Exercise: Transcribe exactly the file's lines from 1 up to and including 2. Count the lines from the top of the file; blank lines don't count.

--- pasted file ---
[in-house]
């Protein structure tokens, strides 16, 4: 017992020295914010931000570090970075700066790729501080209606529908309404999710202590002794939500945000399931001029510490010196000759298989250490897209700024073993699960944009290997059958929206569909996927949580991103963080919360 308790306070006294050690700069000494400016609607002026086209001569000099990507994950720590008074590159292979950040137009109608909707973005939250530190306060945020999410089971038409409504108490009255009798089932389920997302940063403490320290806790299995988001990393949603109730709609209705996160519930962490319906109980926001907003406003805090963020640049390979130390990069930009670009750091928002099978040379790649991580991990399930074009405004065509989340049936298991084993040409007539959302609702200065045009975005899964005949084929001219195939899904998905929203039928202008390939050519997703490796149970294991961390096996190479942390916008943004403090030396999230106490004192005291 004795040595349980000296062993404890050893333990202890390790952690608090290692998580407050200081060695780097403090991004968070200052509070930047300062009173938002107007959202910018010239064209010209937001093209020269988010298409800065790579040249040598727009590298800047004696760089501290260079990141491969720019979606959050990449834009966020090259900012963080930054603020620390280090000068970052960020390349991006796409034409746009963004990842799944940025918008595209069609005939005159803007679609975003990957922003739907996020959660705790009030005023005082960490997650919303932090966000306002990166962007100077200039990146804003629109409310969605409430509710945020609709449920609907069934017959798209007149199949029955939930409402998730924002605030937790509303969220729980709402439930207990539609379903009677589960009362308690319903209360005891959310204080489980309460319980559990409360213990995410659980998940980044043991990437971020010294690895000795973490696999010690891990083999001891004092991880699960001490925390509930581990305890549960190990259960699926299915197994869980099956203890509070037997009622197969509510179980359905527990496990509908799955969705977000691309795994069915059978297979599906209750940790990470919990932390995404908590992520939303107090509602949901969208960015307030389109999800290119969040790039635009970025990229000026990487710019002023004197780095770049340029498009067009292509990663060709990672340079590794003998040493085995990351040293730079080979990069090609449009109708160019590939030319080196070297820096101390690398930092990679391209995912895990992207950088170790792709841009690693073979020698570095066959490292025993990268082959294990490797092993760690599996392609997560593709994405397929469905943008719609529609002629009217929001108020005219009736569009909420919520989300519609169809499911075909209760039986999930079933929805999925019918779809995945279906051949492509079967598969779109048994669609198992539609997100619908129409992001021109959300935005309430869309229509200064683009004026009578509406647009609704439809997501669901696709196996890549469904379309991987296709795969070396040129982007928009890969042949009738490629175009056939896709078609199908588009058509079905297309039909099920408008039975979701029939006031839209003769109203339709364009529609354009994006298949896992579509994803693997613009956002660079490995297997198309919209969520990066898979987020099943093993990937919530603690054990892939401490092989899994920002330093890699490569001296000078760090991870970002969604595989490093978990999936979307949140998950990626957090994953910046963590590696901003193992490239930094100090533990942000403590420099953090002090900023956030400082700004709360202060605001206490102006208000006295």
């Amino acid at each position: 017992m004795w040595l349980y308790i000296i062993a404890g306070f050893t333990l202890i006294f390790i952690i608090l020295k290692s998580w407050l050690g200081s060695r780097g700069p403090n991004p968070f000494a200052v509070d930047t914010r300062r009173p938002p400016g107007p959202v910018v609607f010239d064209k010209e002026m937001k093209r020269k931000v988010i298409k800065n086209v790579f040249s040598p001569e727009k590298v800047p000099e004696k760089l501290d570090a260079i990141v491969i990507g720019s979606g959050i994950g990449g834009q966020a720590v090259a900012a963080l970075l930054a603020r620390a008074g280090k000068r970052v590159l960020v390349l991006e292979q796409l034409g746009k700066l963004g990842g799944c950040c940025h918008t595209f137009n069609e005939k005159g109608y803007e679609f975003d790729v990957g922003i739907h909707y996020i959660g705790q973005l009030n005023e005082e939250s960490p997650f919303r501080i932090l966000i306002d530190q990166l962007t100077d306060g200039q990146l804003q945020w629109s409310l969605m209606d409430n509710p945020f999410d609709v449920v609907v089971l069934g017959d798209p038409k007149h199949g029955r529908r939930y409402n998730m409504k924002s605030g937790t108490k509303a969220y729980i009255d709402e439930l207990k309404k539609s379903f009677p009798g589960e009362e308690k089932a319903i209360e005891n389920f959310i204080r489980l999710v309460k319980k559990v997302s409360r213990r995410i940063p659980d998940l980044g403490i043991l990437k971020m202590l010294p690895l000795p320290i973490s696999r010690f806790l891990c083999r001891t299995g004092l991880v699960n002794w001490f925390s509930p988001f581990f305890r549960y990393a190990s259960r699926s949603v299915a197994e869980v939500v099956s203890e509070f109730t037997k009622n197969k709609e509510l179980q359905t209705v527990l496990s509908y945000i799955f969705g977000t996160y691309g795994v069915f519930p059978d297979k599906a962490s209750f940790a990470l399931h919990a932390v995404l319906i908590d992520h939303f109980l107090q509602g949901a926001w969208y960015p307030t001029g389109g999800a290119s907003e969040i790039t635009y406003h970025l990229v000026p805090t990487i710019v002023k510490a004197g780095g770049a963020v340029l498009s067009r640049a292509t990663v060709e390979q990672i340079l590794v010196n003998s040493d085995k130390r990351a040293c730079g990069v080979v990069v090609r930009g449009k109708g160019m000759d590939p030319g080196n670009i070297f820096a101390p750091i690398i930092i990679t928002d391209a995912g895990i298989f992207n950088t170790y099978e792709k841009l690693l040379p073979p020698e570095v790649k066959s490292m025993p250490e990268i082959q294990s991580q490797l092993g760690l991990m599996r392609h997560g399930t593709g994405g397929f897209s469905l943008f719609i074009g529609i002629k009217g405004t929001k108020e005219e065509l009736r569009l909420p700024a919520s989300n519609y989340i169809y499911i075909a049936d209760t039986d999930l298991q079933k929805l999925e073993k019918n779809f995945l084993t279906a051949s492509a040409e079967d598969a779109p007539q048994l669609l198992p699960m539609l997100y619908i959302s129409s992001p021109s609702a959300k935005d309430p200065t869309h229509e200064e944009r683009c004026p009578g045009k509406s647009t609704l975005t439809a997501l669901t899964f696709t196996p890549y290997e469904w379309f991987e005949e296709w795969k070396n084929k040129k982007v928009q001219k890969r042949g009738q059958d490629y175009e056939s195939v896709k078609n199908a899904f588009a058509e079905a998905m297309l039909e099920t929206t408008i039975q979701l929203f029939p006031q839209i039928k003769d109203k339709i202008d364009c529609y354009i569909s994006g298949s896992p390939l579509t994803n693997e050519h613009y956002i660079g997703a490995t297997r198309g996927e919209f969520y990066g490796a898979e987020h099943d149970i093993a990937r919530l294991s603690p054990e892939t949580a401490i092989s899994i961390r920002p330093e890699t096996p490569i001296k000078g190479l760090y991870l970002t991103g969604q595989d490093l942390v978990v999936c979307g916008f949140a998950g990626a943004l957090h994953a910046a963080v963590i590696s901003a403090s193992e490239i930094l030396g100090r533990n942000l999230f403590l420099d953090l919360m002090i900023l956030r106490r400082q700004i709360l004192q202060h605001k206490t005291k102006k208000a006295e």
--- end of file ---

[in-house]
């Protein structure tokens, strides 16, 4: 017992020295914010931000570090970075700066790729501080209606529908309404999710202590002794939500945000399931001029510490010196000759298989250490897209700024073993699960944009290997059958929206569909996927949580991103963080919360 308790306070006294050690700069000494400016609607002026086209001569000099990507994950720590008074590159292979950040137009109608909707973005939250530190306060945020999410089971038409409504108490009255009798089932389920997302940063403490320290806790299995988001990393949603109730709609209705996160519930962490319906109980926001907003406003805090963020640049390979130390990069930009670009750091928002099978040379790649991580991990399930074009405004065509989340049936298991084993040409007539959302609702200065045009975005899964005949084929001219195939899904998905929203039928202008390939050519997703490796149970294991961390096996190479942390916008943004403090030396999230106490004192005291 004795040595349980000296062993404890050893333990202890390790952690608090290692998580407050200081060695780097403090991004968070200052509070930047300062009173938002107007959202910018010239064209010209937001093209020269988010298409800065790579040249040598727009590298800047004696760089501290260079990141491969720019979606959050990449834009966020090259900012963080930054603020620390280090000068970052960020390349991006796409034409746009963004990842799944940025918008595209069609005939005159803007679609975003990957922003739907996020959660705790009030005023005082960490997650919303932090966000306002990166962007100077200039990146804003629109409310969605409430509710945020609709449920609907069934017959798209007149199949029955939930409402998730924002605030937790509303969220729980709402439930207990539609379903009677589960009362308690319903209360005891959310204080489980309460319980559990409360213990995410659980998940980044043991990437971020010294690895000795973490696999010690891990083999001891004092991880699960001490925390509930581990305890549960190990259960699926299915197994869980099956203890509070037997009622197969509510179980359905527990496990509908799955969705977000691309795994069915059978297979599906209750940790990470919990932390995404908590992520939303107090509602949901969208960015307030389109999800290119969040790039635009970025990229000026990487710019002023004197780095770049340029498009067009292509990663060709990672340079590794003998040493085995990351040293730079080979990069090609449009109708160019590939030319080196070297820096101390690398930092990679391209995912895990992207950088170790792709841009690693073979020698570095066959490292025993990268082959294990490797092993760690599996392609997560593709994405397929469905943008719609529609002629009217929001108020005219009736569009909420919520989300519609169809499911075909209760039986999930079933929805999925019918779809995945279906051949492509079967598969779109048994669609198992539609997100619908129409992001021109959300935005309430869309229509200064683009004026009578509406647009609704439809997501669901696709196996890549469904379309991987296709795969070396040129982007928009890969042949009738490629175009056939896709078609199908588009058509079905297309039909099920408008039975979701029939006031839209003769109203339709364009529609354009994006298949896992579509994803693997613009956002660079490995297997198309919209969520990066898979987020099943093993990937919530603690054990892939401490092989899994920002330093890699490569001296000078760090991870970002969604595989490093978990999936979307949140998950990626957090994953910046963590590696901003193992490239930094100090533990942000403590420099953090002090900023956030400082700004709360202060605001206490102006208000006295």